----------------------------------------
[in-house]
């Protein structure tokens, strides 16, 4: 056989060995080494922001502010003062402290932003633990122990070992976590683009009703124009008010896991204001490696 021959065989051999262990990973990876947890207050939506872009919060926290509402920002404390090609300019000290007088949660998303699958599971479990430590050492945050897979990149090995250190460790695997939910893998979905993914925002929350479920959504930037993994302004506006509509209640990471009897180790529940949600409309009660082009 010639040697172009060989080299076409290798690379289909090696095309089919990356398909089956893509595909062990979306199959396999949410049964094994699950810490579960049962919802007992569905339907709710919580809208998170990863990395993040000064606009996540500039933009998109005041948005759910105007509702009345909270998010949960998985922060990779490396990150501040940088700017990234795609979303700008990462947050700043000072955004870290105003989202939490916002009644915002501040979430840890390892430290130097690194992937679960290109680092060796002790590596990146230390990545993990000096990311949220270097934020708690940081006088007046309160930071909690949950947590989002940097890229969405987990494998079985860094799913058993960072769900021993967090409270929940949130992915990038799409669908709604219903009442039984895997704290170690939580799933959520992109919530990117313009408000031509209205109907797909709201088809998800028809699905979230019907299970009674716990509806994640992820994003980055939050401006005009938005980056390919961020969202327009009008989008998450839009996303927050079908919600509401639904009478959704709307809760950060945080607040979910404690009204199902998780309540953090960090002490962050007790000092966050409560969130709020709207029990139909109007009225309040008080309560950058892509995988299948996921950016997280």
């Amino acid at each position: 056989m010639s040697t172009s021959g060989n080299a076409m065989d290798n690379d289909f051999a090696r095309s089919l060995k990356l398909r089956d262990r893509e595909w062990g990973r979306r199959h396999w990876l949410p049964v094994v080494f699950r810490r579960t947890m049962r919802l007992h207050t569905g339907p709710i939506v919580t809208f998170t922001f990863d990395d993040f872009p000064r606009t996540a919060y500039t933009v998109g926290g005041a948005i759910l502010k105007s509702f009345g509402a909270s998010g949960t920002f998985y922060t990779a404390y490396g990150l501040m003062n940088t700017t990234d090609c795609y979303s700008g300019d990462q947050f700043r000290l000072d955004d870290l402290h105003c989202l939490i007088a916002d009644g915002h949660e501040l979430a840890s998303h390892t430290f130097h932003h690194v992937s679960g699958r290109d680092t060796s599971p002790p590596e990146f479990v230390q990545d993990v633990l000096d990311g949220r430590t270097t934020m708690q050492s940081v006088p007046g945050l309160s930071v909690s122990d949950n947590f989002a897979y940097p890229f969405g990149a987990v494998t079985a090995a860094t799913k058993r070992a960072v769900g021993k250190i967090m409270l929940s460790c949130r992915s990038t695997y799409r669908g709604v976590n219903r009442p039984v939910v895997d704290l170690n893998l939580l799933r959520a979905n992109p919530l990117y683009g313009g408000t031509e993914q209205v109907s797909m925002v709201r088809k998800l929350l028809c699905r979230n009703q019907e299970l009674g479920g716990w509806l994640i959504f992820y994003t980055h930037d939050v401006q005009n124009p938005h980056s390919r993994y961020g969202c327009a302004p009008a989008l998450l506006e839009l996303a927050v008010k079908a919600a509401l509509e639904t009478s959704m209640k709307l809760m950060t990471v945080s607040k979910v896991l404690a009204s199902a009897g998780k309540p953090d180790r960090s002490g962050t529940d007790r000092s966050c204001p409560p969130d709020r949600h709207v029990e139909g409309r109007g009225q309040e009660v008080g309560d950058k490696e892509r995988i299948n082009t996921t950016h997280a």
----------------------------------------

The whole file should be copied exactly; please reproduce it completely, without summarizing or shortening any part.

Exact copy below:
[in-house]
């Protein structure tokens, strides 16, 4: 056989060995080494922001502010003062402290932003633990122990070992976590683009009703124009008010896991204001490696 021959065989051999262990990973990876947890207050939506872009919060926290509402920002404390090609300019000290007088949660998303699958599971479990430590050492945050897979990149090995250190460790695997939910893998979905993914925002929350479920959504930037993994302004506006509509209640990471009897180790529940949600409309009660082009 010639040697172009060989080299076409290798690379289909090696095309089919990356398909089956893509595909062990979306199959396999949410049964094994699950810490579960049962919802007992569905339907709710919580809208998170990863990395993040000064606009996540500039933009998109005041948005759910105007509702009345909270998010949960998985922060990779490396990150501040940088700017990234795609979303700008990462947050700043000072955004870290105003989202939490916002009644915002501040979430840890390892430290130097690194992937679960290109680092060796002790590596990146230390990545993990000096990311949220270097934020708690940081006088007046309160930071909690949950947590989002940097890229969405987990494998079985860094799913058993960072769900021993967090409270929940949130992915990038799409669908709604219903009442039984895997704290170690939580799933959520992109919530990117313009408000031509209205109907797909709201088809998800028809699905979230019907299970009674716990509806994640992820994003980055939050401006005009938005980056390919961020969202327009009008989008998450839009996303927050079908919600509401639904009478959704709307809760950060945080607040979910404690009204199902998780309540953090960090002490962050007790000092966050409560969130709020709207029990139909109007009225309040008080309560950058892509995988299948996921950016997280």
């Amino acid at each position: 056989m010639s040697t172009s021959g060989n080299a076409m065989d290798n690379d289909f051999a090696r095309s089919l060995k990356l398909r089956d262990r893509e595909w062990g990973r979306r199959h396999w990876l949410p049964v094994v080494f699950r810490r579960t947890m049962r919802l007992h207050t569905g339907p709710i939506v919580t809208f998170t922001f990863d990395d993040f872009p000064r606009t996540a919060y500039t933009v998109g926290g005041a948005i759910l502010k105007s509702f009345g509402a909270s998010g949960t920002f998985y922060t990779a404390y490396g990150l501040m003062n940088t700017t990234d090609c795609y979303s700008g300019d990462q947050f700043r000290l000072d955004d870290l402290h105003c989202l939490i007088a916002d009644g915002h949660e501040l979430a840890s998303h390892t430290f130097h932003h690194v992937s679960g699958r290109d680092t060796s599971p002790p590596e990146f479990v230390q990545d993990v633990l000096d990311g949220r430590t270097t934020m708690q050492s940081v006088p007046g945050l309160s930071v909690s122990d949950n947590f989002a897979y940097p890229f969405g990149a987990v494998t079985a090995a860094t799913k058993r070992a960072v769900g021993k250190i967090m409270l929940s460790c949130r992915s990038t695997y799409r669908g709604v976590n219903r009442p039984v939910v895997d704290l170690n893998l939580l799933r959520a979905n992109p919530l990117y683009g313009g408000t031509e993914q209205v109907s797909m925002v709201r088809k998800l929350l028809c699905r979230n009703q019907e299970l009674g479920g716990w509806l994640i959504f992820y994003t980055h930037d939050v401006q005009n124009p938005h980056s390919r993994y961020g969202c327009a302004p009008a989008l998450l506006e839009l996303a927050v008010k079908a919600a509401l509509e639904t009478s959704m209640k709307l809760m950060t990471v945080s607040k979910v896991l404690a009204s199902a009897g998780k309540p953090d180790r960090s002490g962050t529940d007790r000092s966050c204001p409560p969130d709020r949600h709207v029990e139909g409309r109007g009225q309040e009660v008080g309560d950058k490696e892509r995988i299948n082009t996921t950016h997280a």